The plan this time was to head off to a flat area and build up gradually until I had a bit of running in the legs and the hills wouldn’t kill me. So the first run saw me trot down to the Forth & Clyde Canal and complete my first run. This worked a treat. I also signed up for a RunKeeper training plan – run 5k in 8 weeks. The plan was to keep the variation with each run and also gradually build up the distance.
6 weeks on and it seems to be working. I’m managing out 2-3 times a week and improving the distance all the time. The plan I’m following has been good but by far the best ‘find’ has been running along the canal. A lot more pleasant than running on pavements and far less hilly. I’m really enjoying the running too – great to get outdoors, hopefully improve fitness and also catch up on podcasts and tunes. My initial problem was with recovery as I found the next day was torture for my legs but proper stretching, warm up and warm downs have really helped.
This mornings run was the best by far. A slight chill in the air but blue skies all round. I should have been doing a 2.5 mile run but I just kept going and managed to do over three before pausing and turning back. Not fussed about pace at all as the first few runs I couldn’t manage a mile without pausing so it’s nice to see improvement. I’m now looking forward to Autumn and Winter runs. I’m hoping to keep this going but no ambition to run any 5 or 10k’s, just want to keep my fitness up and help maintain my current weight…or maybe even lose a bit more.
As the clock ticked down to Friday I have to admit to getting quite excited about the Olympics. I’m a massive sport fan so love the Olympics but there was so much buzz building over the last couple of weeks that the Opening Ceremony was essential viewing.
Could Danny Boyle pull it off? Could Britain pull it off?
Course they could.
From a shaky start the whole show was a success. Visually impressive with some fun along the way and rooted with an immense soundtrack it was an opening made in Britain for Britain. It left almost everyone bursting with pride. As Sir Tim Berners-Lee tweeted, “this is for everyone”. And it was. No matter who you were there was a hook in that ceremony. Some tried to politicise the ceremony and class it as left leaning. Utter nonsense and looking back, all Olympics and sporting events of this size have a political edge. Some critics also said that much of the show would be lost to international audiences but previous opening ceremonies would have been lost on me if it wasn’t for the commentator reading from his or her crib sheet. Danny Boyle and his team crafted a show that galvanised a nation and set the tone for the next two weeks of competition.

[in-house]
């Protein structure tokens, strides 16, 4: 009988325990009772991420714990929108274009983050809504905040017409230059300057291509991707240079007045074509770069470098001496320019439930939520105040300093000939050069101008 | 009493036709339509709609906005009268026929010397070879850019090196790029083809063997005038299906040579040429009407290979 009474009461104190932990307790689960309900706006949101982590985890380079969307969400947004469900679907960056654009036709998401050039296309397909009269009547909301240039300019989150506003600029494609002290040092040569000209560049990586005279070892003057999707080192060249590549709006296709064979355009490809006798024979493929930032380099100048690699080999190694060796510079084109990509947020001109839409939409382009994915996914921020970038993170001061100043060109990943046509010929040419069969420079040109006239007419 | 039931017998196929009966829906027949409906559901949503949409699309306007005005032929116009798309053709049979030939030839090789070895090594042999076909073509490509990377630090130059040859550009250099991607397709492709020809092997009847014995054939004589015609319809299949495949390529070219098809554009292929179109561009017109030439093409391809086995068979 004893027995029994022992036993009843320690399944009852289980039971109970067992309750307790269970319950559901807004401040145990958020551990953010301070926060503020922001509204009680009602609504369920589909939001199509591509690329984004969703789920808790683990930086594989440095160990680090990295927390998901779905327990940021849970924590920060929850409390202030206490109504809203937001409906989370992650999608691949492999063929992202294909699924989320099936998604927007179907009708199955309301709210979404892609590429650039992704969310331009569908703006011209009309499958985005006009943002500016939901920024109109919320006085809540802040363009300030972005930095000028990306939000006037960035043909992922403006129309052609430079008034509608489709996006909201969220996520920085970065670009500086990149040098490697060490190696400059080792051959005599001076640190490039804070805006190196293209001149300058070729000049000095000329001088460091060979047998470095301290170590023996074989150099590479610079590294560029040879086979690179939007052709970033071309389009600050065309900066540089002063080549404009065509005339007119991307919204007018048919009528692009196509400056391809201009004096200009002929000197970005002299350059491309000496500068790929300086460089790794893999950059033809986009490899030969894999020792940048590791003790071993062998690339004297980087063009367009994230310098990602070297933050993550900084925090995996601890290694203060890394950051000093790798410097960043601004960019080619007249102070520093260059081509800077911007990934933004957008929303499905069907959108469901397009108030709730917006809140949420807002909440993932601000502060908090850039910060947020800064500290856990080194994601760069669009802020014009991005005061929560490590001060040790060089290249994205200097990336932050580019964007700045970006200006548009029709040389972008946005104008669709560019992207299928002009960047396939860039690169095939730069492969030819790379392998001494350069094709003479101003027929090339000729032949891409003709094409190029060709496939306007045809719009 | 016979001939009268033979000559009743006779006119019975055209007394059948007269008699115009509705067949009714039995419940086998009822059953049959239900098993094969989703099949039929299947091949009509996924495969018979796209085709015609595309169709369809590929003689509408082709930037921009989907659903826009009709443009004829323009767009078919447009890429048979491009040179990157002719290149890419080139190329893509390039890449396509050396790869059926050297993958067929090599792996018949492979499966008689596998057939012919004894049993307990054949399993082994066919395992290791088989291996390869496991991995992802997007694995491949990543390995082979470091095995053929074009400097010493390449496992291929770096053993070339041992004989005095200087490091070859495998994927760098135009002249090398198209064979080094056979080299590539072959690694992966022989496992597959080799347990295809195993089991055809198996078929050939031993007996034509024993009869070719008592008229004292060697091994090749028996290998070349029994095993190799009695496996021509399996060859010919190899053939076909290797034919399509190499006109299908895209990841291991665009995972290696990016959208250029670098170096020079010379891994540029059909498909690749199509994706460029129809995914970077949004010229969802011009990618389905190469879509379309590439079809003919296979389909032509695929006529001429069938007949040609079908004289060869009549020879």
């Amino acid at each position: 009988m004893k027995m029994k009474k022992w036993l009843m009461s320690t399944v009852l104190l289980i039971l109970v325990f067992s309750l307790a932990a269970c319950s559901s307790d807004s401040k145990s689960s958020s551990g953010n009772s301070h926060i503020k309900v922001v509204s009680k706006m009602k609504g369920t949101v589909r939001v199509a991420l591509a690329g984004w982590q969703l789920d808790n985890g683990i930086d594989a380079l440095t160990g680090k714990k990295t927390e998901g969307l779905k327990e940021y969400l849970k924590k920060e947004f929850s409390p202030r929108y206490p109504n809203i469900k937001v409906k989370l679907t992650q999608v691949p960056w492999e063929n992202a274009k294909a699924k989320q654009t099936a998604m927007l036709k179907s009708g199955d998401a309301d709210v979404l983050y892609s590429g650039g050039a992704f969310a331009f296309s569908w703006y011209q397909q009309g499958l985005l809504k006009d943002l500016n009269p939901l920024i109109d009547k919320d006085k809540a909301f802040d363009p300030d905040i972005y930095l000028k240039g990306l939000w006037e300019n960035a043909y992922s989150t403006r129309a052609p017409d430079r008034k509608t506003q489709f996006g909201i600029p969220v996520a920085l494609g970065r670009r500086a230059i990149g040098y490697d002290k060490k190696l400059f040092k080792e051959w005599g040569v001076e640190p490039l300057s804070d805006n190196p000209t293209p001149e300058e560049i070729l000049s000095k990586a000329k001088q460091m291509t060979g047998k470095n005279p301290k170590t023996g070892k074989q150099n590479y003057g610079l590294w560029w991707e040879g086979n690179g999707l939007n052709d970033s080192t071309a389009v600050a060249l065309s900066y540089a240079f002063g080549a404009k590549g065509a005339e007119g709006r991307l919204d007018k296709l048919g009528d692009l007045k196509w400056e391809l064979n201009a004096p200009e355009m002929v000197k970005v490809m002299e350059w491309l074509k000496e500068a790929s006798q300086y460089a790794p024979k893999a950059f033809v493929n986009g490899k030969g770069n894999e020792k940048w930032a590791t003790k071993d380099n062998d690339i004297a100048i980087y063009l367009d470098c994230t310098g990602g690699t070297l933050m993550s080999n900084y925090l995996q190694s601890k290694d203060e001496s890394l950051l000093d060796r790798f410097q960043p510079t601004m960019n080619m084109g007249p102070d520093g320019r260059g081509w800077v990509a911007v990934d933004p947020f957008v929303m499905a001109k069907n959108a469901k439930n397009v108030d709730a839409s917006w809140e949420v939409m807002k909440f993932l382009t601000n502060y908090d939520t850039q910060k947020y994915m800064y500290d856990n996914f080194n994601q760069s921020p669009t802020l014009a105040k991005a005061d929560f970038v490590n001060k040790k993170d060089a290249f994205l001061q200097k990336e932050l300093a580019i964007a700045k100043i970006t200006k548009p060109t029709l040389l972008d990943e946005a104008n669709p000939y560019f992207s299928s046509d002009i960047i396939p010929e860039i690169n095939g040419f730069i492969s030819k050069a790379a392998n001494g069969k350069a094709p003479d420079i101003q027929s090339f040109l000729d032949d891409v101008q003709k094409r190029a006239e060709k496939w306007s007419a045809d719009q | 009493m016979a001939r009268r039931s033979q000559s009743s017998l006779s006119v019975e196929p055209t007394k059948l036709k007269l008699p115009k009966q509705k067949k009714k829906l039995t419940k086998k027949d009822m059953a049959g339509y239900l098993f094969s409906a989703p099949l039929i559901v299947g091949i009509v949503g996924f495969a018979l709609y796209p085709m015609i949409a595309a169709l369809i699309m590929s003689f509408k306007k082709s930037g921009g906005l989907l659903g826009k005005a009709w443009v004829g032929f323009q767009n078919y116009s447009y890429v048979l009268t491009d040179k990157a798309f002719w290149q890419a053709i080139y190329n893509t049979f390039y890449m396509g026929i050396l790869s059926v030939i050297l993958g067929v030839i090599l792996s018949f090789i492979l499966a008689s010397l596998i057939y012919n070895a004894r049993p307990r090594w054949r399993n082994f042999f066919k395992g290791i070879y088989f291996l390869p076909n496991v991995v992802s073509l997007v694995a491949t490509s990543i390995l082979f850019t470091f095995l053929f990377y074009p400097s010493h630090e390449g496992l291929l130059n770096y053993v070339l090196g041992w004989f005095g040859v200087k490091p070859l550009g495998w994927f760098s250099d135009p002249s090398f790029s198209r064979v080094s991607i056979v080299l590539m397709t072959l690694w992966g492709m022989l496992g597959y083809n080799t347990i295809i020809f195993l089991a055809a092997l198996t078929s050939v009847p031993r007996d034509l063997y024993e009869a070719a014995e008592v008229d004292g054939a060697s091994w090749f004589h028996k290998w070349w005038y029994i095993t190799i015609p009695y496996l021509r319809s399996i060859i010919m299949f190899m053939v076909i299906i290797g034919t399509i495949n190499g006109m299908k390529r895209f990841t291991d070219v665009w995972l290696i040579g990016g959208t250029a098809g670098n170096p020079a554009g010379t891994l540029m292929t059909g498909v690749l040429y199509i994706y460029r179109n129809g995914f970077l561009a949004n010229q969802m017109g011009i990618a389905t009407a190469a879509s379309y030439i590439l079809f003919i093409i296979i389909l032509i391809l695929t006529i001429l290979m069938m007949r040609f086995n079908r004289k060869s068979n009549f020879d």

A few of my favourite moments below. Ok, lots of my fav moments lifted from the BBC broadcast. Far better photo’s from the ceremony can be found at The Big Picture.
Even during the endless athletes parade while we waited for Chris Roy and the GB team the music was such a breath of fresh air. Switching to David Bowies “We Could Be Heroes” when GB came out gave me goosebumps. If you loved it as much as me then the Isles of Wonder Soundtrack is a no brainer. Thankfully Hey Jude isn’t included!
Sharing the experience on Twitter was great. Initial worries and anticipation turned into tears and joy…until Hey Jude! It also meant that the killjoys out there were ruthlessly outed. Step forward Aidan Burley, Conservative MP for Cannock Chase.
The most leftie opening ceremony I have ever seen – more than Beijing, the capital of a communist state! Welfare tribute next?
What an arse. Seemingly he was misunderstood and today he’s said it was because there was too much rap music. Looking at the soundtrack there’s hardly any. The guy has form though, last year being demoted due to some nazi quotes. But one idiot can’t spoil it.
To close of with a couple of high points. Danny Boyle’s forward in the official program (and soundtrack) is inspiring.
A final highlight was Boris the day before the opening. I don’t often agree with him but from time to time he is (comedy) gold. Enjoy.
Inspired by a tweet from Gordon this is a quick post to highlight some good customer service…well I thought it was good. Before I crack on, here’s the tweet – makes me chuckle every time I see it.
Towards the tail end of last year I needed my badminton racket restrung. I decided to try PWP which had opened a branch in Glasgow and was impressed with string options, friendly service and quick turn around. However on it’s first usage the strings broke and the racket developed a crack at the top of the frame. I couldn’t be sure that a crack wasn’t there before and had been worsened by having it restrung or that PWP were to blame. On returning to the store we had a very honest talk about the problem (which was refreshing – no pointing of fingers and trying to get rid of me). Even though I hadn’t bought the racket from them, PWP agreed to send it to Yonex and ask then to investigate for flaws or what was to blame.